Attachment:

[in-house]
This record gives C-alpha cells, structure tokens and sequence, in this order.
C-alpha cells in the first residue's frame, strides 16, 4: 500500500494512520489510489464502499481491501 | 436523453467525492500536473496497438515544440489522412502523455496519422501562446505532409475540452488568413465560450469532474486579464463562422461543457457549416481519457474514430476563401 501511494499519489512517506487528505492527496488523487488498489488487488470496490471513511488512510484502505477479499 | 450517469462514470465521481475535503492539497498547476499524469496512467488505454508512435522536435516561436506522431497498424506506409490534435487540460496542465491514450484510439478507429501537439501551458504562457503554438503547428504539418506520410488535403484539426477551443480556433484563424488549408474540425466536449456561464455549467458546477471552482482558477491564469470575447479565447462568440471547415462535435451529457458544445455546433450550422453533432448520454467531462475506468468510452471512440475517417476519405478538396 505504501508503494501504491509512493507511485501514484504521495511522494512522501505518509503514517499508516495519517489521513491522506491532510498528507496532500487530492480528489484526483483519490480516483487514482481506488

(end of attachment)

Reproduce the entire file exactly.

[in-house]
This record gives C-alpha cells, structure tokens and sequence, in this order.
C-alpha cells in the first residue's frame, strides 16, 4: 500500500494512520489510489464502499481491501 | 436523453467525492500536473496497438515544440489522412502523455496519422501562446505532409475540452488568413465560450469532474486579464463562422461543457457549416481519457474514430476563401 501511494499519489512517506487528505492527496488523487488498489488487488470496490471513511488512510484502505477479499 | 450517469462514470465521481475535503492539497498547476499524469496512467488505454508512435522536435516561436506522431497498424506506409490534435487540460496542465491514450484510439478507429501537439501551458504562457503554438503547428504539418506520410488535403484539426477551443480556433484563424488549408474540425466536449456561464455549467458546477471552482482558477491564469470575447479565447462568440471547415462535435451529457458544445455546433450550422453533432448520454467531462475506468468510452471512440475517417476519405478538396 505504501508503494501504491509512493507511485501514484504521495511522494512522501505518509503514517499508516495519517489521513491522506491532510498528507496532500487530492480528489484526483483519490480516483487514482481506488